Last month the government responded to its consultation on developer contributions. In a step that will be welcomed by Local Authorities, in response to the CIL Review Panel, the government has agreed to lift the ban currently in place which restricts councils from combining five or more Section 106 payments to pay for infrastructure.
The lifting of the restriction will mean that councils will be able to deliver key infrastructure projects more quickly on strategic sites. Often on particularly large schemes, the restriction has meant that the threshold is met before all elements of the site have been able to contribute, so this move is to be welcomed.
Whilst Section 106 payments are site specific payments for the mitigation of construction related impacts, CIL payments are pooled by Local Authorities for use on infrastructure anywhere in the borough. This is where I think the system doesn’t quite work. Developers rightly place emphasis on the amount of CIL contributions they make for applications. However, this money is rarely spent on infrastructure in the area immediate to the site for which the contribution was obtained.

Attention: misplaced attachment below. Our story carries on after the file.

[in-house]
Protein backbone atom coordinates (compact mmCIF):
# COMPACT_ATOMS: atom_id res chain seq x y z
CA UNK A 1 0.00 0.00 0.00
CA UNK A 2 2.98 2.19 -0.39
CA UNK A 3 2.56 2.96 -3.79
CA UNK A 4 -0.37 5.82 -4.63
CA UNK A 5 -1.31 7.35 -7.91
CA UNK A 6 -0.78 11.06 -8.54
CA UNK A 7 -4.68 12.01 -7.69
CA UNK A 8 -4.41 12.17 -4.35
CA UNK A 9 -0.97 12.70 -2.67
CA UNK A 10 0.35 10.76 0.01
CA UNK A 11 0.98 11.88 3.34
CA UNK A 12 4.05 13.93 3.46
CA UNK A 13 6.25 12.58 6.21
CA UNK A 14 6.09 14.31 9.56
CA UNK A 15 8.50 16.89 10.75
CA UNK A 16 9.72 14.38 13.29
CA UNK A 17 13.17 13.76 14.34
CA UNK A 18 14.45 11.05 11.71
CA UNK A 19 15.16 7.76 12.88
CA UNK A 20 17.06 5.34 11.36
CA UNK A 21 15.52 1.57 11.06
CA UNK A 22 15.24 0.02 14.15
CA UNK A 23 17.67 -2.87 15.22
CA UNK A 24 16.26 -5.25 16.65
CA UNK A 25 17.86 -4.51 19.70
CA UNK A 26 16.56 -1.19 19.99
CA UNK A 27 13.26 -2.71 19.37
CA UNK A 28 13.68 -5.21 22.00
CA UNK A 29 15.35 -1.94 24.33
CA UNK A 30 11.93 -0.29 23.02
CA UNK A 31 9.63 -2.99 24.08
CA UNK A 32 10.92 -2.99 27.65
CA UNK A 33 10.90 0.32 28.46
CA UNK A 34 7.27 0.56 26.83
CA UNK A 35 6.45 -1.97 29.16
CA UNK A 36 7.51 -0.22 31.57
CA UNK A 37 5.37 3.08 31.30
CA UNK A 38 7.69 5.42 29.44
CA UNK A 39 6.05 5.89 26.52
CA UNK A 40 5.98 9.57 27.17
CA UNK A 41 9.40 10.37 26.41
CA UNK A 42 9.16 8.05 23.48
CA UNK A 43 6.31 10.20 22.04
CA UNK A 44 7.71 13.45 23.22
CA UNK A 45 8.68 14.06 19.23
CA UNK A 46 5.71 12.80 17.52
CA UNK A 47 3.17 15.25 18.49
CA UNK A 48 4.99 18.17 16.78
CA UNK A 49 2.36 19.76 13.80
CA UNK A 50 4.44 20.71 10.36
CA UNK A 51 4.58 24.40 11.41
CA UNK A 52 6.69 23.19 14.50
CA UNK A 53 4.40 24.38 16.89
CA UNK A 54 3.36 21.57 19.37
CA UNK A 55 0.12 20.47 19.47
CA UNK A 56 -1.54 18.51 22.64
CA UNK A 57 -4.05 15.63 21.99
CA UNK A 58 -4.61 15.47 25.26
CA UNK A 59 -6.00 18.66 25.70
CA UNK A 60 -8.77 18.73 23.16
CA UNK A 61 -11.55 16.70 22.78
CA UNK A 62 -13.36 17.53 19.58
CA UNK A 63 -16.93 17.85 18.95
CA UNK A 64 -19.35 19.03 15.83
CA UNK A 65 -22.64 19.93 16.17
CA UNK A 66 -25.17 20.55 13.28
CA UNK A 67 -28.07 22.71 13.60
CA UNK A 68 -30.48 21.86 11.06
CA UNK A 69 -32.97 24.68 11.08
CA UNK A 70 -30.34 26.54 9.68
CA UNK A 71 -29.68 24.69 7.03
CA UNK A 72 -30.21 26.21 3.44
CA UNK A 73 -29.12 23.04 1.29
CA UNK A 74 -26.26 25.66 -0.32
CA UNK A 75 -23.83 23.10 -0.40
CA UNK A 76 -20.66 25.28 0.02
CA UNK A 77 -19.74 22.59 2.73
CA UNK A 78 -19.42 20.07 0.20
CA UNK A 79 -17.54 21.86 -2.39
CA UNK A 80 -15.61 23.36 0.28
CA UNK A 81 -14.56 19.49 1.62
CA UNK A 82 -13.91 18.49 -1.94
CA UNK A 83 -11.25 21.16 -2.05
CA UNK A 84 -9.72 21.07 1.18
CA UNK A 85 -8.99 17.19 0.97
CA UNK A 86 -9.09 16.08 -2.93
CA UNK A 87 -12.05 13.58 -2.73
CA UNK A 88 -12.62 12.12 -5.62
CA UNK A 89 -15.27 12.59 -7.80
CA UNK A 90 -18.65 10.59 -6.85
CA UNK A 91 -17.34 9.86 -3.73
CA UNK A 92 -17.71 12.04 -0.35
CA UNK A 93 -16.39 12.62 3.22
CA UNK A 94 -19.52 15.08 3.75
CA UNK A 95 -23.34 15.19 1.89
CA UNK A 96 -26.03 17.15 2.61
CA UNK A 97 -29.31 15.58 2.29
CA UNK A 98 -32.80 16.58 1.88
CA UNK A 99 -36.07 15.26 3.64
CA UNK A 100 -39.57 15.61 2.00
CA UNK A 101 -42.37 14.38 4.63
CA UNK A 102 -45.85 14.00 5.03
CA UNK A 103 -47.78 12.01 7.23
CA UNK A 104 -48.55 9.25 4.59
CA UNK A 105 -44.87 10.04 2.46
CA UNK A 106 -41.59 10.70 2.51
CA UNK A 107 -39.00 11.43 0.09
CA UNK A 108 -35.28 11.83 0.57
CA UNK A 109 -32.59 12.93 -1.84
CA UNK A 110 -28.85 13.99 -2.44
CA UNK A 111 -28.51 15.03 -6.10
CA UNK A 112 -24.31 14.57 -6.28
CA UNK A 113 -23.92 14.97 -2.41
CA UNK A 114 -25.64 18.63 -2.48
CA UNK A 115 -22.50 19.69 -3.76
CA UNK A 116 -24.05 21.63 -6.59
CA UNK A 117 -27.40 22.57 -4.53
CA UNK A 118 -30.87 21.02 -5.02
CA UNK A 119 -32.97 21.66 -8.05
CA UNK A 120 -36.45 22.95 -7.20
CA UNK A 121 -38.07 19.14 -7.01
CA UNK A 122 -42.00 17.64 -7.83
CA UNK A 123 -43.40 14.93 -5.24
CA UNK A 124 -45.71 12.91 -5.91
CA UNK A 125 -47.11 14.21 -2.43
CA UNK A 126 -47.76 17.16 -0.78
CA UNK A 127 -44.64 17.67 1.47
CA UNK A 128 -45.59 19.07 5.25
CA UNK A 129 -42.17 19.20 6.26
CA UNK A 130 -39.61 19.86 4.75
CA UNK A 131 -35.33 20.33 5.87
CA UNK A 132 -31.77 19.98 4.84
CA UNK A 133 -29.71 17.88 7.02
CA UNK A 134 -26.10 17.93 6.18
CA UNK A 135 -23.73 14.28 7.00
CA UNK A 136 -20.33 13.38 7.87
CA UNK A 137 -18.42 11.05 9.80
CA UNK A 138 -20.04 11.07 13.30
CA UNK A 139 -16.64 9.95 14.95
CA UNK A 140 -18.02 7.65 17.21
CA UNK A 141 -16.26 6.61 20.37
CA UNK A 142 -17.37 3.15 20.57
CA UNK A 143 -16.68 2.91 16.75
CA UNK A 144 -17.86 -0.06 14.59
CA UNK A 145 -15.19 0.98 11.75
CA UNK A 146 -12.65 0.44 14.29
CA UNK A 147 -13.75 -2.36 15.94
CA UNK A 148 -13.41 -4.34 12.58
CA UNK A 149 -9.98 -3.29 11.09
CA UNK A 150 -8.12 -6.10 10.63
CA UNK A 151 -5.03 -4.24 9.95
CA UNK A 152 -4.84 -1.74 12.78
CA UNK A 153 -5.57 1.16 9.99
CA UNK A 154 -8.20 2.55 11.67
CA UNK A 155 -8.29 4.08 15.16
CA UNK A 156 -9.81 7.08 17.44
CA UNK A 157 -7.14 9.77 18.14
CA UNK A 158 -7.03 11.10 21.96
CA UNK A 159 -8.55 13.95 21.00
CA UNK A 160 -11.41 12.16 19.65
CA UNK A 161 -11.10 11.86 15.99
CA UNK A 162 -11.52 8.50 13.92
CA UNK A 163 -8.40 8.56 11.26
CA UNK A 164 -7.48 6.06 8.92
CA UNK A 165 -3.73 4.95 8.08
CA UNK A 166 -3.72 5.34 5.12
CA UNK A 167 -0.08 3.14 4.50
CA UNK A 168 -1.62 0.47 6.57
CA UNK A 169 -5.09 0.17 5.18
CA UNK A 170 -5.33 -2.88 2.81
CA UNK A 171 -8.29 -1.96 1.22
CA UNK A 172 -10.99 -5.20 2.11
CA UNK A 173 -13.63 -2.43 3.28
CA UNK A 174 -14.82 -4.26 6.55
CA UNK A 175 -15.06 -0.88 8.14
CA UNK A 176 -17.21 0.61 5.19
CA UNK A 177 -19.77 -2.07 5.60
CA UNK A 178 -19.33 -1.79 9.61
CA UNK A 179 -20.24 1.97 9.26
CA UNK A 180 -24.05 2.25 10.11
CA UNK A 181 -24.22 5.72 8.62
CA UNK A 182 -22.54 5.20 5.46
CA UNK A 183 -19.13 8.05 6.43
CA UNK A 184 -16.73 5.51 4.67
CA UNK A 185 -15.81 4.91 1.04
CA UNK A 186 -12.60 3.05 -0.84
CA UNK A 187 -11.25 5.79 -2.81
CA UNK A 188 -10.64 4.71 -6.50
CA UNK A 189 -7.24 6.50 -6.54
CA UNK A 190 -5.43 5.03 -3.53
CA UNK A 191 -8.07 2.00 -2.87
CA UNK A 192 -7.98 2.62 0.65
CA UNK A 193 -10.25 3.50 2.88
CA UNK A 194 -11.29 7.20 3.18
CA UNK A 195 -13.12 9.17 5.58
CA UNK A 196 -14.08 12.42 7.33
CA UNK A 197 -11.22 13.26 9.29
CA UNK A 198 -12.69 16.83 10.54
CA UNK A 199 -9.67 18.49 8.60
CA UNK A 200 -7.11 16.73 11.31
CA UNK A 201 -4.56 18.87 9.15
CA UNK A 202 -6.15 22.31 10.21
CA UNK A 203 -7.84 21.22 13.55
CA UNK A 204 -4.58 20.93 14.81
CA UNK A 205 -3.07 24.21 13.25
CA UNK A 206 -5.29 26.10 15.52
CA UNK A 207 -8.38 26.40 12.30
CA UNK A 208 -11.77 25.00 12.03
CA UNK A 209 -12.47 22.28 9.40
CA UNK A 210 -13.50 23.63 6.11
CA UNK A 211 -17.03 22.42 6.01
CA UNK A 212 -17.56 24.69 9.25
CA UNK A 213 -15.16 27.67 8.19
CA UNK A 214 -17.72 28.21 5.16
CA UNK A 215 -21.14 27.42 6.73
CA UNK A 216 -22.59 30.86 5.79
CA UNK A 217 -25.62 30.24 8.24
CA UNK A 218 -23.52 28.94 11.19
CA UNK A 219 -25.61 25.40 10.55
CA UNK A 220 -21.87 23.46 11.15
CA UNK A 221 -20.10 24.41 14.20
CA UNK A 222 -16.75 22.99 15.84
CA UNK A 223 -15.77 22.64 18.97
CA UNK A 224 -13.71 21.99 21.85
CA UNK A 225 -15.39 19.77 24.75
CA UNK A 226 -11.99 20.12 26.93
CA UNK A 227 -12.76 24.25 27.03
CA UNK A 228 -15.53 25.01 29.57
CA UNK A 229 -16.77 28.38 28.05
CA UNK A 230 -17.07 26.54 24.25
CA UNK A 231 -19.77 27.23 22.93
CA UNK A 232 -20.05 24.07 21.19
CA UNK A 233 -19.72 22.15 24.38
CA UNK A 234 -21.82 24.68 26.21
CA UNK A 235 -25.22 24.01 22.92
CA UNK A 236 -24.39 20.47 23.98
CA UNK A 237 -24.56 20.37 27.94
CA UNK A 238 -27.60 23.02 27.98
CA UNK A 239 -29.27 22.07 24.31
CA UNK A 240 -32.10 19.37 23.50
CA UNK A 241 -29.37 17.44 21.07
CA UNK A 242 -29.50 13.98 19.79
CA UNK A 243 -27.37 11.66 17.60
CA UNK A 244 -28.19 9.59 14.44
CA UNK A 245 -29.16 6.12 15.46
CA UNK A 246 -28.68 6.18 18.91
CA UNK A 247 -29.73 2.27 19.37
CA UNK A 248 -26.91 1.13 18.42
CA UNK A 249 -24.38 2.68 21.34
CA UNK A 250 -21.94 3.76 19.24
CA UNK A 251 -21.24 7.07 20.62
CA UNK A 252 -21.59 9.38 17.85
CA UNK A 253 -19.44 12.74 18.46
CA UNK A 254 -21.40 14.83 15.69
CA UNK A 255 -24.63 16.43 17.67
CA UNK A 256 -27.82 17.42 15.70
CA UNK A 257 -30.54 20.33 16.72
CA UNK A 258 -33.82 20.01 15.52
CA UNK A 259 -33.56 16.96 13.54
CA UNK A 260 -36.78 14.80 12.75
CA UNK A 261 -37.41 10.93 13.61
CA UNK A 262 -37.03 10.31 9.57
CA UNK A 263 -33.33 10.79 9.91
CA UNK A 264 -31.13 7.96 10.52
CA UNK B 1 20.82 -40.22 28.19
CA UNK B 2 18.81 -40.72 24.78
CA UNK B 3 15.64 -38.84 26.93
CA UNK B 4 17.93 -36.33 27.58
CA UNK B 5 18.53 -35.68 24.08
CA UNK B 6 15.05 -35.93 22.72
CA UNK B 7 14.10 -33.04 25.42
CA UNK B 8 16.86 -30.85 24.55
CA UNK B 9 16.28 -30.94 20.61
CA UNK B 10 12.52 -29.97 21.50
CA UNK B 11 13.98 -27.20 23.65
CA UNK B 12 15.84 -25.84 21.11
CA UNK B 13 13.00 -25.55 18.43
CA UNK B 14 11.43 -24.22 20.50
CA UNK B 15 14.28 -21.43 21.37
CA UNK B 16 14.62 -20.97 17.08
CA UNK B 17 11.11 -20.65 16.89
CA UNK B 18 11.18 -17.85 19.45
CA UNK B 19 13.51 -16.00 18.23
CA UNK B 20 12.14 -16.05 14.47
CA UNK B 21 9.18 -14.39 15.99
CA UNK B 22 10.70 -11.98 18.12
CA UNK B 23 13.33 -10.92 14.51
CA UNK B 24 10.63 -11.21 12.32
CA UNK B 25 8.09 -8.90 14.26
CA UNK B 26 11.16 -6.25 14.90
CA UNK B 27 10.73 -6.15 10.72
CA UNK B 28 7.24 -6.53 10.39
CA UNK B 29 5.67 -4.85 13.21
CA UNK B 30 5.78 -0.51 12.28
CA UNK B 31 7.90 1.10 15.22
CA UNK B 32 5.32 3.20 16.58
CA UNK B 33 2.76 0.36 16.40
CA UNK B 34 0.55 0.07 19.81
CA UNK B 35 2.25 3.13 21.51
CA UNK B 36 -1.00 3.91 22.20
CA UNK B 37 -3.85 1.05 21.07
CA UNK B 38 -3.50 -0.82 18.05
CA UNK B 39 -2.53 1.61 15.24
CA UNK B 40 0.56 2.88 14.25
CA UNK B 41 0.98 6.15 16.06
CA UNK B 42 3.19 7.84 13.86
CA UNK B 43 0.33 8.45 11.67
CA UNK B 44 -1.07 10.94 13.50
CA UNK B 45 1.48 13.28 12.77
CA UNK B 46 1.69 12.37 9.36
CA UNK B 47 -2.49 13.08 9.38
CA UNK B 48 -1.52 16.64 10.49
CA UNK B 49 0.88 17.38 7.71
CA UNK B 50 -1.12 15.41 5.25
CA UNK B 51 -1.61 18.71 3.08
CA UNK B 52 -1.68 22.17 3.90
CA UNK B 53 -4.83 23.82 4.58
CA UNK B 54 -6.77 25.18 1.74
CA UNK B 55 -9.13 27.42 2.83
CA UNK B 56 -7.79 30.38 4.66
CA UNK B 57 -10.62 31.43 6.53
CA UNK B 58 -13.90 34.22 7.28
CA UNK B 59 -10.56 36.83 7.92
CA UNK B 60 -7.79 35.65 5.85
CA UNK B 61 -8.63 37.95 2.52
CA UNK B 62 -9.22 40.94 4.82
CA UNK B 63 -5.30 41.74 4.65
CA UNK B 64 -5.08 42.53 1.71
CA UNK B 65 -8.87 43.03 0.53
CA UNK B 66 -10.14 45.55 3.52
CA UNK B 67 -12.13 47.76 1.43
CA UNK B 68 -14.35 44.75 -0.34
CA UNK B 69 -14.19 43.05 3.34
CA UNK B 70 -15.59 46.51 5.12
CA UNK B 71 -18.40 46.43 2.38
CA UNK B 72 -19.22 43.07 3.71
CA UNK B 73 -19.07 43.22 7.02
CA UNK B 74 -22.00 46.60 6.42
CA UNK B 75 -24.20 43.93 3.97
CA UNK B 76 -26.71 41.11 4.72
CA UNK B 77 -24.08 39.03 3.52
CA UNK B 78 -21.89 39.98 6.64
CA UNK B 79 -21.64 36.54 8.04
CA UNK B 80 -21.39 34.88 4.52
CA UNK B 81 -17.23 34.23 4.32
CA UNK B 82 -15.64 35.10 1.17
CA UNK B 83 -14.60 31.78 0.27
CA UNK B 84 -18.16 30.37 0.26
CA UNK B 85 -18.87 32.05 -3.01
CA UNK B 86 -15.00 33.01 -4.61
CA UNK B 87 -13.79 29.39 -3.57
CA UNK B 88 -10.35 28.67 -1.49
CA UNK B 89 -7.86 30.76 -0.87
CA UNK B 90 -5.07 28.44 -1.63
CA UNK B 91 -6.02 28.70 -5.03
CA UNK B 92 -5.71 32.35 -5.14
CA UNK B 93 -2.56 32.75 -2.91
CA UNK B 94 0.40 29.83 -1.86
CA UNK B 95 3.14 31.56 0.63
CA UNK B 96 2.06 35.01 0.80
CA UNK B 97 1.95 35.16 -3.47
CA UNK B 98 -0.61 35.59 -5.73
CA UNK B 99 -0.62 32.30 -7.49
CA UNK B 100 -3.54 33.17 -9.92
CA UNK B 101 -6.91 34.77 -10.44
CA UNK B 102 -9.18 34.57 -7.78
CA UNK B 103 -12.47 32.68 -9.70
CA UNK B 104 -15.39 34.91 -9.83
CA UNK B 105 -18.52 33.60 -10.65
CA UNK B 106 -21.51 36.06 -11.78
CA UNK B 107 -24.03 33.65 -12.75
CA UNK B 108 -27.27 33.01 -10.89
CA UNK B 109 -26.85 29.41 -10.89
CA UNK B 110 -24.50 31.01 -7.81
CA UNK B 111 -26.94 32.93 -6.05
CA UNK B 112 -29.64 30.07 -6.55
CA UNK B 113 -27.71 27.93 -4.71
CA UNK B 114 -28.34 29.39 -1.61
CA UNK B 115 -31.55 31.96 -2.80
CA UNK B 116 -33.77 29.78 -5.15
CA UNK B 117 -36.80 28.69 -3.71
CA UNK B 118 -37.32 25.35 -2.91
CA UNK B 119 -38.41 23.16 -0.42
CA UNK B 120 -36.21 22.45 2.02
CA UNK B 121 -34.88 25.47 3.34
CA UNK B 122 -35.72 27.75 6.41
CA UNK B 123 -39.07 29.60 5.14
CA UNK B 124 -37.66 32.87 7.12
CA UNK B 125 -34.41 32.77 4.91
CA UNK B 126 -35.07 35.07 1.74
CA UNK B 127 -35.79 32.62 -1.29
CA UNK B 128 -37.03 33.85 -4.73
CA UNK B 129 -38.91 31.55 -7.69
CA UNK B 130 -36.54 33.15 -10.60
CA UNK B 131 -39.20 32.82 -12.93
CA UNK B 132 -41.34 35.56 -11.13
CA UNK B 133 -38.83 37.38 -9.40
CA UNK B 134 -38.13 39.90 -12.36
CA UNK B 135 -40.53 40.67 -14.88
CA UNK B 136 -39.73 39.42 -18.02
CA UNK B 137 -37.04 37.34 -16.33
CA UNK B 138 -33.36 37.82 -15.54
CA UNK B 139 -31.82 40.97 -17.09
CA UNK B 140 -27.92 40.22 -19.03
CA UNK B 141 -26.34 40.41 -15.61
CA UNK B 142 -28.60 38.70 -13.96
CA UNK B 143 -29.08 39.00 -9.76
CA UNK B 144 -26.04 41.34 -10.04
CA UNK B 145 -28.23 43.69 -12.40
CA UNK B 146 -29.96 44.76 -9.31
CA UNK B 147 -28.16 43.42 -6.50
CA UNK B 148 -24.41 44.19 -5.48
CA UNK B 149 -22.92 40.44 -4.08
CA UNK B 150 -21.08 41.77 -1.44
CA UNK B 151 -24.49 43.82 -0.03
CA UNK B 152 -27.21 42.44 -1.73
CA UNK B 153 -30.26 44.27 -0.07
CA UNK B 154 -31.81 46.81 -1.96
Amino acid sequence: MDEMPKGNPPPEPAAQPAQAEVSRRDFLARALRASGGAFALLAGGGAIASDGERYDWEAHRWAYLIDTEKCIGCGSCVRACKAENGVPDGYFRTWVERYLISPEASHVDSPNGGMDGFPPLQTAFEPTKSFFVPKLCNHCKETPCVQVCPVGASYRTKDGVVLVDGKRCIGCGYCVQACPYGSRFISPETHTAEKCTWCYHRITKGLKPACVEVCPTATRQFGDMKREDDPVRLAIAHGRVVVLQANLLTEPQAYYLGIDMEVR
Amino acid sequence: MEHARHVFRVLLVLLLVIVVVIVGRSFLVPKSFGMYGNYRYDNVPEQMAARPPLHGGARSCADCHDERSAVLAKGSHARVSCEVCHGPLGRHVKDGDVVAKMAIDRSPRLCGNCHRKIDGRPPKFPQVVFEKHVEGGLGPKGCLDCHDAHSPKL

When talking to residents about development in their local area, we often hear frustration at the fact that communities do not directly benefit from the CIL levy that developers are asked to pay. What they want to see is some of that money being spent specifically in the immediate area of a development, to ensure that those residents most impacted by construction reap some of the benefits.
Whilst the CIL Review Panel has started to make changes to the way in which levies on developers work, there still seems to be some way to go before a system is introduced that makes tangible improvements at a hyper-local level.